Optimized Sudoku solver- Haskell to Scala

Context

As hinted at in the first post, I found Abhinav’s posts to be a great source material for learning and (over this weekend) recreation 🙂

I picked the second post, where the pruning process is tweaked to be faster.

Pruning changes

I pretty much stuck to the original code, just Scala-ized it, most of the action happens here:

  def exclusivePossibilities(row: Row): List[List[Int]] = {
    def foldHelper1(m: Map[Int, List[Int]], entry: (Cell, Int)): Map[Int, List[Int]] =  entry match {
      case (Possible(nums), idx) =>
    nums.foldLeft(m) {  (m,n) =>
          m.updatedWith(n)( (optList) => optList match {
            case None => Some(List(idx))
            case Some(list) => Some(list.appended(idx))
          })
        }
    }

    def foldHelper2(m: Map[List[Int], List[Int]], entry: (Int, List[Int])): Map[List[Int], List[Int]] = entry match {
      case (idx, nums) =>
        m.updatedWith(nums)( (optList) => optList match {
          case None => Some(List(idx))
          case Some(list) => Some(list.appended(idx))
        })
    }

    // Get map of indices to values.
    val interim = row.
      zip(Range(1,10).toList).
      filter {
        case (c, _) => isPossible(c)
      }.
      foldLeft(Map(): Map[Int, List[Int]])(foldHelper1(_, _)).
      filter(_._2.length < 4)

    // Flip map and extract list of indices.
    interim.
      foldLeft(Map(): Map[List[Int], List[Int]])(foldHelper2(_, _)).
      filter { case (k, v) => k.length == v.length }.
      values.
      toList
  }

  def makeCell(nums: List[Int]): Option[Cell] = nums match {
    case List() => None
    case List(x) => Some(Fixed(x))
    case xs => Some(Possible(xs))
  }

… which is then used by the pruning functions (the first largely kept from before, the second one something new) …

  def pruneCellsByFixed(cells: List[Cell]): Option[List[Cell]] = {
    val fixeds = cells.collect { case Fixed(x) => x }

    def pruneCell(c: Cell): Option[Cell] = c match {
      case f @ Fixed(_) => Some(f)
      case Possible(nums) => makeCell(nums.filterNot(fixeds.toSet))
    }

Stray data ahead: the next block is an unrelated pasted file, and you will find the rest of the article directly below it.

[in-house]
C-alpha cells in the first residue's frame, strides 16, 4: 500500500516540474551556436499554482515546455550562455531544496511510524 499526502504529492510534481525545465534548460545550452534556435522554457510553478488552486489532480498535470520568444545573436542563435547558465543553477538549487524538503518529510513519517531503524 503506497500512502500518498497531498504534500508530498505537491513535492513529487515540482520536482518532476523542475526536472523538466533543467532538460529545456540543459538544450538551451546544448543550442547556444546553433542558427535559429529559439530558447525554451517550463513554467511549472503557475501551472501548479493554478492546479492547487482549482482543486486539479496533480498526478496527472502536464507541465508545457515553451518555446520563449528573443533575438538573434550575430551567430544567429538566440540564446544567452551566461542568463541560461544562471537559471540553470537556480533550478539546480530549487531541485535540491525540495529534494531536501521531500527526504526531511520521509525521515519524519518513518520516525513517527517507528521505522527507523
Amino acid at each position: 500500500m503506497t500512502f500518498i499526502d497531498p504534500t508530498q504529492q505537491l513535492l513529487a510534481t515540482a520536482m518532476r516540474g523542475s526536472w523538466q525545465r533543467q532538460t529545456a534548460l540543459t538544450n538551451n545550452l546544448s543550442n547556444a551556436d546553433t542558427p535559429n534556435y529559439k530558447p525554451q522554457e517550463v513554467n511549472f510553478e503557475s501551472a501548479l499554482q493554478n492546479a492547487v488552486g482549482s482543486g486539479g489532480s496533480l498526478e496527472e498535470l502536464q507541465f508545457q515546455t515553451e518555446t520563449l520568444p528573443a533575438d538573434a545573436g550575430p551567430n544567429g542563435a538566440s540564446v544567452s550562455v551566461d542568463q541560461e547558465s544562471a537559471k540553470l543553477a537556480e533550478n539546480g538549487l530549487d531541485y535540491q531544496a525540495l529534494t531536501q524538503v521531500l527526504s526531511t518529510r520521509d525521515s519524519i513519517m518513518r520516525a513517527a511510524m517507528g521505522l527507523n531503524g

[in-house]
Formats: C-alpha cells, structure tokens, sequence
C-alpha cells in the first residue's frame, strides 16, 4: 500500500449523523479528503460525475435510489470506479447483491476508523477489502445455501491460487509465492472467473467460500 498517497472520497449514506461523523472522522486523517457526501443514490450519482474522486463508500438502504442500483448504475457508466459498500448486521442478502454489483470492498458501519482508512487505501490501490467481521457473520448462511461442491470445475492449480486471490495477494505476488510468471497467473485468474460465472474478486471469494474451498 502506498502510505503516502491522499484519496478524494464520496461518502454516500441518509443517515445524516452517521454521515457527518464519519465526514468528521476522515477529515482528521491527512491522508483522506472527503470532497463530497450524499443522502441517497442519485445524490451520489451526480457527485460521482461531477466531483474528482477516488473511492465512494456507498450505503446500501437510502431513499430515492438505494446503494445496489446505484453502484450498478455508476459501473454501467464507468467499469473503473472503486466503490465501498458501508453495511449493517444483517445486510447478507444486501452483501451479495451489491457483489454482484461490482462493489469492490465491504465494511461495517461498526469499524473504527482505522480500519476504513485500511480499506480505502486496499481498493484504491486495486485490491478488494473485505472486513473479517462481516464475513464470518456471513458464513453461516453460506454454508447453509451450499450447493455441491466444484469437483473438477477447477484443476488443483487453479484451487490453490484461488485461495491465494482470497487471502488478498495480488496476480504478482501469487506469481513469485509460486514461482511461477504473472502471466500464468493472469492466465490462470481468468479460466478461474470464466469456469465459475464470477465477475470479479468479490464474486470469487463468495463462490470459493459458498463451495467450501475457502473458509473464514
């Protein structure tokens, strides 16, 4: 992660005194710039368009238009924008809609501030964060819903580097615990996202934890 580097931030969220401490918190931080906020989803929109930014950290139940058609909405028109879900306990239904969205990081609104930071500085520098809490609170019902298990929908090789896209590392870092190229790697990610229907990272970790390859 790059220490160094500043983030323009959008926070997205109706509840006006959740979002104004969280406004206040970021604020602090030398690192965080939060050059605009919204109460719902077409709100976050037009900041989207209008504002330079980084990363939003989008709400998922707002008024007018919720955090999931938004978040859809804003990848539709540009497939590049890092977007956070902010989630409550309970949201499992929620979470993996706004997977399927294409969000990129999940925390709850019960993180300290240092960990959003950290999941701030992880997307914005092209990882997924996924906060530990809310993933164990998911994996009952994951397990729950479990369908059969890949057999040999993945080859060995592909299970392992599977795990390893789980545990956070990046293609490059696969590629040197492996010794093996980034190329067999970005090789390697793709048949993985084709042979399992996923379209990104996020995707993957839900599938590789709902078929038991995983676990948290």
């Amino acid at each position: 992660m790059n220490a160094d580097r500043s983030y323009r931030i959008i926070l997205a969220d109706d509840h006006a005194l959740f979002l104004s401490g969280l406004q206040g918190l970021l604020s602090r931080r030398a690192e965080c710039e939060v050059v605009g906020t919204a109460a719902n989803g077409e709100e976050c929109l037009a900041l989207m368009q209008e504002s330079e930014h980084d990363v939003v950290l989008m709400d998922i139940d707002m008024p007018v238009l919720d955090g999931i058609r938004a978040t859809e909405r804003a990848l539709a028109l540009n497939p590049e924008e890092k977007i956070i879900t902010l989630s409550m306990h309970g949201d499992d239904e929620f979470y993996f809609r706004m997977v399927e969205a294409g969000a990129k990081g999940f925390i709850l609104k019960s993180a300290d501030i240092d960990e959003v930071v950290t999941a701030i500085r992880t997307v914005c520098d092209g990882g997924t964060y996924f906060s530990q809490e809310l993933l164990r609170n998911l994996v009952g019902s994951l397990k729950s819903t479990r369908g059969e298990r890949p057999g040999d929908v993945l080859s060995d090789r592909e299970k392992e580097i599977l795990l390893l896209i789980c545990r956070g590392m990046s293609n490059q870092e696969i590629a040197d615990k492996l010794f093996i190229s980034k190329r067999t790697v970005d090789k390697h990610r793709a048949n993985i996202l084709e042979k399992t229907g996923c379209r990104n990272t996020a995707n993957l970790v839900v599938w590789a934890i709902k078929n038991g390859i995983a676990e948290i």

traverser(cells)(pruneCell)
  }


  def pruneCellsByExclusives(cells: List[Cell]): Option[List[Cell]] = {
    val exclusives = exclusivePossibilities(cells)
    val allExclusives = exclusives.flatten

    def pruneCell(c: Cell): Option[Cell] = c match {
      case f @ Fixed(_) => Some(f)
      case p @ Possible(nums) => {
        val intersection = nums.intersect(allExclusives)

        if (exclusives.contains(intersection)) {
          makeCell(intersection)
        } else {
          Some(p)
        }
      }
    }

    exclusives match {
      case List() => Some(cells)
      case _ => traverser(cells)(pruneCell)
    }
  }

… and the replacement for the old pruneCells is:


 def pruneCells(cells: List[Cell]): Option[List[Cell]] = {
    for {
      step1 <- fixM[List[Cell]](pruneCellsByFixed, cells)
      step2 <- fixM[List[Cell]](pruneCellsByExclusives, step1)
    } yield step2
  }

View source here.

(Note: I had a bug where I had forgotten to filter out keys/values of identical length within exclusivePossibilities, which led to a few rounds of debugging … once again, I elected to leave that commit history instead of cleaning it up)

Results

sbt:sudoku> run "/home/agam/tmp/sudoku17-top-100.txt"
…
Total time: 2 s,

I found a massive speedup too (100x! … two seconds to solve the sample set of a hundred problems, instead of two hundred seconds earlier)

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